Spring Sports and COVID-19 Guidelines

As Petaluma City Schools prepares to transition into hybrid learning, sports are starting up once again.

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Jacob Reuser, junior, practicing golf.

Annabelle Stuelpe and Fiona Gmeiner

As Petaluma City Schools prepares to transition into hybrid learning, sports are starting up once again. The timeline for specific sports depends on the COVID-19 color tier Sonoma County is in at that time: cross country, tennis, track, golf, and swimming can start while the county is in the purple zone, while basketball, cheerleading, and wrestling must wait until the county reaches the yellow zone (when less than 2% of COVID-19 tests are positive).

Junior Camila Garcia, a swimmer at our school, shared her ongoing experience with returning to sports through the pandemic. She explained that to accommodate COVID-19 guidelines, the team is now split into multiple groups to minimize contact and any potential spread. There is a maximum of two people per swim lane (compared to six people pre-COVID) and those two must alternate between the wall and the flag line to maintain a six foot distance. Additionally, the once hour and a half long practices have been lowered to forty-five minute sessions, and masks are worn right up to and immediately following swimming in the pool. There are also temperature checks and health checks at the door to provide a safe experience for the whole team. The COVID-19 guidelines are enforced by swim coach Mitch McSweeney, who has been running practices at Petaluma High School since our school does not have a pool. 

“He is doing a really good job trying to make sure we’re all socially distanced and keeping the different groups separated. The minute any COVID-19 issues might happen everything would shut down immediately, so he’s keeping everyone really safe,” said Garcia.

Garcia herself has been able to practice swim as a club sport since June 2020 with similar social distancing and two people per lane guidelines. However, she expressed that swimming at Casa and seeing other members of the team and McSweeney, has been a positive experience.

“I’m really happy that sports are back because I miss my friends on the team. I haven’t been able to see my whole team yet because we’re not allowed to interact with the other cohorts yet, but there is a good amount of people at practice. People are really excited to get back in the pool, exercise, see their friends, and also see the coach,” said Garcia.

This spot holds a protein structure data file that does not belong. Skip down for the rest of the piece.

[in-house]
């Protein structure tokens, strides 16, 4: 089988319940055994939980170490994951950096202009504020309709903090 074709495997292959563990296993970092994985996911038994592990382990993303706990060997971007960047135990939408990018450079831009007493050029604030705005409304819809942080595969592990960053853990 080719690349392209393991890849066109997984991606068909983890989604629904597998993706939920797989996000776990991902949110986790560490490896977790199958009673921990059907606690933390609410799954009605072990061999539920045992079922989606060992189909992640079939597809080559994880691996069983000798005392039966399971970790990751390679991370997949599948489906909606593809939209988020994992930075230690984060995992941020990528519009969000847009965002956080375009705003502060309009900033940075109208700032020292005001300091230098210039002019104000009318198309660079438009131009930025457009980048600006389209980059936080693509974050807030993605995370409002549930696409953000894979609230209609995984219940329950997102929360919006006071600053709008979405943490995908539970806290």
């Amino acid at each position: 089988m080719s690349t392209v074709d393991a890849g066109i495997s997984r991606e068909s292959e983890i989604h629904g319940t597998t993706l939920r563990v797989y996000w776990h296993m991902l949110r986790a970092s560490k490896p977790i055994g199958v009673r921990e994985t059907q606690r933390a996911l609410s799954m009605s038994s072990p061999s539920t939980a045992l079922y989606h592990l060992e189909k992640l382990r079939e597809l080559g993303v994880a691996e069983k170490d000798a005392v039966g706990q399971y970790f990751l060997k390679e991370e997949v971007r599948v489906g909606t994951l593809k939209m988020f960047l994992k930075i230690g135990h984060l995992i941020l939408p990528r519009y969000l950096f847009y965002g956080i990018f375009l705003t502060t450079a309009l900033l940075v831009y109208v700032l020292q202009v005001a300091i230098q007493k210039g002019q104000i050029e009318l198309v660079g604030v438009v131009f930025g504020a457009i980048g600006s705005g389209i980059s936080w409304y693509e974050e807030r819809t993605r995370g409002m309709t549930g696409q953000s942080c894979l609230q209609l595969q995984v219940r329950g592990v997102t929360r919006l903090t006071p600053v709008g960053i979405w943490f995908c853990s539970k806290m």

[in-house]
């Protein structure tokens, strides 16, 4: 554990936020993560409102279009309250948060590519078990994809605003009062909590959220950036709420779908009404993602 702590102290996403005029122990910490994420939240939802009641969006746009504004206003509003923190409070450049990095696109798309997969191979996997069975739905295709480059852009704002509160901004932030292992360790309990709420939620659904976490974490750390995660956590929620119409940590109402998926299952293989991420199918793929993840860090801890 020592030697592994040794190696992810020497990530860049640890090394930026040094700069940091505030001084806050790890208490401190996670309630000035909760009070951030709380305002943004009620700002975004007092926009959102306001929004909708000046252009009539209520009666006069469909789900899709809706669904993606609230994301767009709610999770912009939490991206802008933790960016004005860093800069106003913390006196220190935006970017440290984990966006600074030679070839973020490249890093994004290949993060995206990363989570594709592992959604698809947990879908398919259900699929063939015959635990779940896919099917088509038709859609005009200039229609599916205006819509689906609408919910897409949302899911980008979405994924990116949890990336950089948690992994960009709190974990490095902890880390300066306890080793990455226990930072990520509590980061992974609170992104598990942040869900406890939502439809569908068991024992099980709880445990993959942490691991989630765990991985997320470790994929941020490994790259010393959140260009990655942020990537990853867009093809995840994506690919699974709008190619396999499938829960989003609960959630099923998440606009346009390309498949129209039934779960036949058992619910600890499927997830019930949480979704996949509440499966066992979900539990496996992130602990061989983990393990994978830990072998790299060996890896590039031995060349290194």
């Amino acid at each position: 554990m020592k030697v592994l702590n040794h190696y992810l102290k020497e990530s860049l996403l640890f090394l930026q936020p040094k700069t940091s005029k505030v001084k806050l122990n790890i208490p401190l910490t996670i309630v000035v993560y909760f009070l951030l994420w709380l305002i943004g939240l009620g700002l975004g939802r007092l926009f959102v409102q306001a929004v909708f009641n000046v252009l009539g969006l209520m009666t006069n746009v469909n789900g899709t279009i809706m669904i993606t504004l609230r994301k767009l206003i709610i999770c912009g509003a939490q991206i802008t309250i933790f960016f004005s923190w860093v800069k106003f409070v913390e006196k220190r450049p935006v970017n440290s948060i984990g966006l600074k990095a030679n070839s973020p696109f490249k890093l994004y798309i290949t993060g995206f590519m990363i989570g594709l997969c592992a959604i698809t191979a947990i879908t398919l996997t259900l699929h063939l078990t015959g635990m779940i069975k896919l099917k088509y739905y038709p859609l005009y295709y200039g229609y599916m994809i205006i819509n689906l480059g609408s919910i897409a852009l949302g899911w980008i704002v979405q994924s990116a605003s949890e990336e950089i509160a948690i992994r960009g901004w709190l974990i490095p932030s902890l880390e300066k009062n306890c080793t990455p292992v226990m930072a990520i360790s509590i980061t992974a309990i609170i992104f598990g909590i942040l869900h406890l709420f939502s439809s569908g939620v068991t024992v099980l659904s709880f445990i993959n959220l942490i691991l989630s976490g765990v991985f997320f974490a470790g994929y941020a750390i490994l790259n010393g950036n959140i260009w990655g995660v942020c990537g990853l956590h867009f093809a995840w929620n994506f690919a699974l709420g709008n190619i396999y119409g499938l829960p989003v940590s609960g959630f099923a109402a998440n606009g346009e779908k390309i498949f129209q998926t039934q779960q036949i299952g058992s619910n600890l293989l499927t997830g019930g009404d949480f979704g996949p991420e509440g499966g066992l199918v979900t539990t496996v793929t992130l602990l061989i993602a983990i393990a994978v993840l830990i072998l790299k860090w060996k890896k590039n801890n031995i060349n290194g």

She added that many swimmers are excited for their first meet, which will be taking place on Wednesday, March 17th. 

Junior Jacob Reuser, a varsity golfer, shared his team’s approach to following COVID guidelines. 

“What we’re doing is the pod system, with most of the varsity level players in pod one, and freshman/ JV league players are in pod two. We’re all one team though,” said Reuser.

Because of the nature of golf, COVID guidelines are easy to follow. It is a no contact sport, and players can easily stay masked and keep distanced while playing. Our school’s golf league consists of seven teams, and Reuser expects that the team will compete against their typical six opponents, despite COVID being a present factor. 

There has been some debate over whether sports should be allowed to practice and compete during lockdowns. Reuser shares his opinion.

“I think that there are more important things that the school can focus on, but I think they are doing a good job figuring out scheduling conflicts. I think that the protocols that are being put in place for golf are good. Golf is also a pretty socially distanced sport,” Reuser said.

Reuser has been able to practice golf independently since the courses were reopened in June of 2020. He is excited to get to play with his team once again. Reuser began golfing in eighth grade as an activity to do with his grandfather. At the time, he was competing in track, yet by ninth grade golf became his main sport. Reuser noted that the distance learning schedule has allowed for many golfers to gain additional practice time.

“Players who choose will go to the course at 1:00 [with practice starting at 3:00] and get additional practice time. We have a lot of devoted players on our team,” Reuser said.

Reuser took advantage of the initial COVID lockdowns last year to work on his skills. The spring season in 2020 was interrupted by the first lockdown, which was discouraging for many athletes. Reuser however took a break until courses were reopened, and then worked hard on improving his game. 

Overall, student athletes are determined to work around COVID to practice their passions. Good luck Gauchos!